Adam’s Arsenal and Georgian Outrage: Ogden on ‘Love’


Of all the things I love in my life, my wife comes first, closely followed by my 42-inch television. I never imagined that anything in this world would make me want to attack it with an axe and set fire to the remains until I saw Gaspar Noe’s ‘Love’.

With Russian soldiers to the north and Islamic militants to the south, you’d have thought that Georgian chat shows might have thought of something more important to argue about than a film. However, Noe’s movie caused a storm last week, with some branding it pornographic and an inappropriate abomination due to the explicit sex scenes, especially as they depict group sex, lesbian sex and sex with a seventeen year old girl. They contended that it does not, in fact, deserve to be called a film.

The people on the show demanded that the government block the film online (the government having recently shown how good they are at blocking videos of people playing two-backed beastie), apparently oblivious to the fact that many Georgians regularly watch the kind of thing that would be banned in Babylon.

Normally I’d now lay into Georgian hypocrisy, and I will, briefly; porn sites are the most visited websites in the country, and seventeen year olds getting married, while uncommon, is not unheard of: I recently met someone who married when she was fifteen, poor lass. Yet for once I agree with the ultra-conservative Georgians: this film is a crime against humanity.

Not that I’m a prude, you understand, or difficult to please. Give me a car chase, a gun fight, some hand-to-hand combat and a scene when Kevin Spacey looks at the camera and talks like a teacher explaining something to the class idiot, and I’m as happy as can be. I like dinosaurs, too.

So understand me when I say that I didn’t take offence at this film for quite the same reasons as the Georgian conservatives. While staring at Adam’s Arsenal isn’t my idea of the perfect Saturday evening, I’m partial to the female form, and nudity in film only bothers hypocrites and the overly religious (or both, now that I think about it). No, this film sucks (if you’ll pardon the pun) because of the dreadful script, the cringe-worthy acting, and the cliched whispery voiceovers. Its vain attempts at self-referential humour flop faster, I won’t write that.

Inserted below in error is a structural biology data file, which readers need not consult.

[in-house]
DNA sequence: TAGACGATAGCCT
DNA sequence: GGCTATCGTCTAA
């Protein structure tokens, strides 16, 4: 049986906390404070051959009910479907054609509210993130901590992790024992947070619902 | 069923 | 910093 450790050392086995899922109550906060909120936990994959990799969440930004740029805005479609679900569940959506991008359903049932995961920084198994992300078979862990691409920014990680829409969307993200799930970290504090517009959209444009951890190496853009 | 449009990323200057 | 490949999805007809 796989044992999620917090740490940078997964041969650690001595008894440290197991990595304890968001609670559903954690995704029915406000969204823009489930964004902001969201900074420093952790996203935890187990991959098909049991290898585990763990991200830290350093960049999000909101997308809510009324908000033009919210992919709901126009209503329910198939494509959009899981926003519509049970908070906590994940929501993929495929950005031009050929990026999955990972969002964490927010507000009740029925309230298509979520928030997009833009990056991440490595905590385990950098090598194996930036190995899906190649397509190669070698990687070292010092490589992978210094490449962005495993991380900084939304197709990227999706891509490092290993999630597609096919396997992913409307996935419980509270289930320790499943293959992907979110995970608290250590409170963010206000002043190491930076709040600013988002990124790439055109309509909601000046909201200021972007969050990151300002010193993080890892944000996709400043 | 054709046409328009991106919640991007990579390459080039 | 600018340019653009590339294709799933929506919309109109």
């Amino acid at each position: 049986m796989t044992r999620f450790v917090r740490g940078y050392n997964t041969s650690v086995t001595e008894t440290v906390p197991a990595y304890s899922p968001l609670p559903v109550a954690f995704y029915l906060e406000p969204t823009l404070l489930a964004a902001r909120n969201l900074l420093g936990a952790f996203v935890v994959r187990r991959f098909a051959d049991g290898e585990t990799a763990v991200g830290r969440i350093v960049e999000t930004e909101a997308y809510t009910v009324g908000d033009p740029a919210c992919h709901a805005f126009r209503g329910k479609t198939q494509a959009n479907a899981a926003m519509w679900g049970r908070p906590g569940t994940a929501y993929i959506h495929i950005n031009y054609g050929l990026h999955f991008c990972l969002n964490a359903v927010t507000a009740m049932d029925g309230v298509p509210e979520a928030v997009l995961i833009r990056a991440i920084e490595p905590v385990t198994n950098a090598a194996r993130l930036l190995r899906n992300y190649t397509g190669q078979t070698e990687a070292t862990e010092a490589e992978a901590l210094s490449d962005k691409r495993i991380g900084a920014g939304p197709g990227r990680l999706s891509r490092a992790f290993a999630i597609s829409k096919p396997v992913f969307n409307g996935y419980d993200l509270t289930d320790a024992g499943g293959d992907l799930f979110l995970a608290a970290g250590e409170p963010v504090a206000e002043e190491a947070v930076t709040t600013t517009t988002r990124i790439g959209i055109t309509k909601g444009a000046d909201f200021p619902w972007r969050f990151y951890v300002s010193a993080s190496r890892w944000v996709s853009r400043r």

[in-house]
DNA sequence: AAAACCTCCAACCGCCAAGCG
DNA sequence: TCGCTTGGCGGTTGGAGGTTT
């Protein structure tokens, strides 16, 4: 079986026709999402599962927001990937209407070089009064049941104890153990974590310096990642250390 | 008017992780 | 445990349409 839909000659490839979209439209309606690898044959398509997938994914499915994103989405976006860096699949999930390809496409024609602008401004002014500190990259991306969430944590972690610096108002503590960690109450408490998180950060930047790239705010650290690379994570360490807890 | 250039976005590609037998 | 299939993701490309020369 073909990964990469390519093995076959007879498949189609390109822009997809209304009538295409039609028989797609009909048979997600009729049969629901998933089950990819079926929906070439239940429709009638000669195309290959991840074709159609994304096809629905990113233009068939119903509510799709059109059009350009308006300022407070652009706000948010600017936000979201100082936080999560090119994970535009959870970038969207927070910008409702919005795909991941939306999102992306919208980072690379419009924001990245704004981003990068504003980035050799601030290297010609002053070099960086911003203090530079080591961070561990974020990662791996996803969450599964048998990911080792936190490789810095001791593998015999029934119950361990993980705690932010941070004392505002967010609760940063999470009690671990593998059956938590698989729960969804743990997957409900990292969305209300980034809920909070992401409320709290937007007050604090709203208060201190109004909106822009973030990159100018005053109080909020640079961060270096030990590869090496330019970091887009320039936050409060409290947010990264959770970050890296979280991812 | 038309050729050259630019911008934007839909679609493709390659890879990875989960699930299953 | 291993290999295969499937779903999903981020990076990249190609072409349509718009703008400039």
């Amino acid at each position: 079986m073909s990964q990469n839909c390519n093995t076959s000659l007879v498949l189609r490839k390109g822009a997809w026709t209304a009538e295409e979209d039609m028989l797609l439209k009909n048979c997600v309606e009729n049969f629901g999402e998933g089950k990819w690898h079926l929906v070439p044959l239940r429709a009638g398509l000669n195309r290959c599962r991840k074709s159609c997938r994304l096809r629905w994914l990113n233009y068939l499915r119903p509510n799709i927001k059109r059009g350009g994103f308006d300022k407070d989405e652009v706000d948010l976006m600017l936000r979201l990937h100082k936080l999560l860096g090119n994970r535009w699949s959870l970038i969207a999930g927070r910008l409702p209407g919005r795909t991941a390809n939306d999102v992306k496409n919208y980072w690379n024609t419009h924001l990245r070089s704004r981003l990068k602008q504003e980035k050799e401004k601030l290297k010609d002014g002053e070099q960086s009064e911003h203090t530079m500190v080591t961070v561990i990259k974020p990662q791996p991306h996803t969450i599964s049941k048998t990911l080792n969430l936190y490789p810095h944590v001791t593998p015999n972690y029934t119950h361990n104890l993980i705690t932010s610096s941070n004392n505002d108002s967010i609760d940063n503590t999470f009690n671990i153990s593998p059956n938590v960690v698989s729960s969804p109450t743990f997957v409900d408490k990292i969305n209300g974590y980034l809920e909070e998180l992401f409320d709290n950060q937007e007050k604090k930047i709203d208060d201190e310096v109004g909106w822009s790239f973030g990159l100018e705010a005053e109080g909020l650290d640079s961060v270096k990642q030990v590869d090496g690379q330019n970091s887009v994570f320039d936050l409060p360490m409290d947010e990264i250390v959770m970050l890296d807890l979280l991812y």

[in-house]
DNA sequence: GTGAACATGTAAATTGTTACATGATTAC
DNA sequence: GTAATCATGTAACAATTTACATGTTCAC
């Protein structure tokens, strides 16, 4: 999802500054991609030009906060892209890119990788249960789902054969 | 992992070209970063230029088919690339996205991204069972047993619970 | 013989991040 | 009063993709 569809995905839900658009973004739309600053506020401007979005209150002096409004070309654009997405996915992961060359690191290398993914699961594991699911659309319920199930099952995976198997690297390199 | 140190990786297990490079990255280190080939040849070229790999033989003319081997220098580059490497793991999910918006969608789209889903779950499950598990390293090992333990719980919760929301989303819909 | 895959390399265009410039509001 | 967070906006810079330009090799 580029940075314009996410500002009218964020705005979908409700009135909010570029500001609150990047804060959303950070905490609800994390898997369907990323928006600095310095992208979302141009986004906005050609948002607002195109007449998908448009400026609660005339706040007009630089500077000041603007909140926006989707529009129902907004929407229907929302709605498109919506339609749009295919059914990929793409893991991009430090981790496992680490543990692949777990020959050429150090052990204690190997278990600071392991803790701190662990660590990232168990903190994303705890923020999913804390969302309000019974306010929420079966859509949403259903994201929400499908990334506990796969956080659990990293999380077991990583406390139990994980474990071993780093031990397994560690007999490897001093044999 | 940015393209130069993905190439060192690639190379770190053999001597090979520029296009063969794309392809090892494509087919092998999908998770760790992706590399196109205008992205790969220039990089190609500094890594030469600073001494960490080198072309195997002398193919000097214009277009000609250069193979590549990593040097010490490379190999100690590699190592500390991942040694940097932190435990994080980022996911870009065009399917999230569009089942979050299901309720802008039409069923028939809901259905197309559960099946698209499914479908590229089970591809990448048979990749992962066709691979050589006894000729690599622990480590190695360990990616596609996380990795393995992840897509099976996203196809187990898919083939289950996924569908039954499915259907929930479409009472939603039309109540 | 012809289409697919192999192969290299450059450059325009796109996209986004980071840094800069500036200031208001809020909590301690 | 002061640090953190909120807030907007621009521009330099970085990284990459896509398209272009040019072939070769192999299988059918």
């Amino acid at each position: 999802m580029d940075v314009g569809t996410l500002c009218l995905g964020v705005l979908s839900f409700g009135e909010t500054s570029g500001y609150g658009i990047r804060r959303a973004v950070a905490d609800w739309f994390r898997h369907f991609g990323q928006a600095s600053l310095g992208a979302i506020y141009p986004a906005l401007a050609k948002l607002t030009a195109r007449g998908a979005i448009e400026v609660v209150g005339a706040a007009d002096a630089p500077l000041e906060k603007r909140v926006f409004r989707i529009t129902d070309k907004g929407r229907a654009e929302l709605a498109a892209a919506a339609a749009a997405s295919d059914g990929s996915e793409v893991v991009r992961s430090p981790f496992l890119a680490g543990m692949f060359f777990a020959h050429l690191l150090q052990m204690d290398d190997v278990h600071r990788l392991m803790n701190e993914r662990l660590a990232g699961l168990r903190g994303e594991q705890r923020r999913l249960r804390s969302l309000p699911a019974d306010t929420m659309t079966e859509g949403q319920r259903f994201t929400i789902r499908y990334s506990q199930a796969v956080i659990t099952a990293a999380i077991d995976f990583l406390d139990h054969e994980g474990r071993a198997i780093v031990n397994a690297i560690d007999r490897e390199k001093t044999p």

I had a supporting role in a Georgian soap opera last year (you haven’t seen it; it seems not many people did apart from elderly women), and while I’d never call myself an actor, I did at least learn to appreciate when someone is very aware that they are on camera. One of my biggest problems with this film is the fact that the cast seem about as comfortable as a serial killer in a police interview still wearing his last victim’s skin.

With regards to the controversial sex scenes themselves, it was difficult for me personally to be aroused by anything in the film since the male character looked so much like the protagonist from Kenneth Grahame’s ‘The Wind in the Willows’ and one of the female leads had fewer teeth than Mike Tyson.

The film is being interpreted differently, as you might expect. Some people think it encourages a liberal sex life, others believe it warns against it. I interpret it as a warning to filmmakers: hiring models with no acting experience desperate enough to do anything to get on the screen makes for an all-round bad movie.

If I wrote everything I felt about ‘Love’ then the police would probably get involved and arrest me for deviance. For my money, as a film it’s not good enough to get upset about, or half as bad as the things that are widely available on the Internet these days. Besides which, Georgia’s repression of all things sex has only made the taboo more attractive.

I’ve been in Georgia for six years, and I’ve been a Georgian citizen for three, and I’m beginning to share the Georgian love of being outraged for the sake of being outraged. My anger, however, is directed at the slow delivery of dialogue to show the viewer just how serious the characters are, and the hackneyed lines themselves, along with the total lack of plot. In addition, despite the film’s alleged realism, not once does anyone go to the toilet. Hopefully, the next Jason Bourne movie will restore my faith in the film industry.

Tim Ogden

31 March 2016 21:07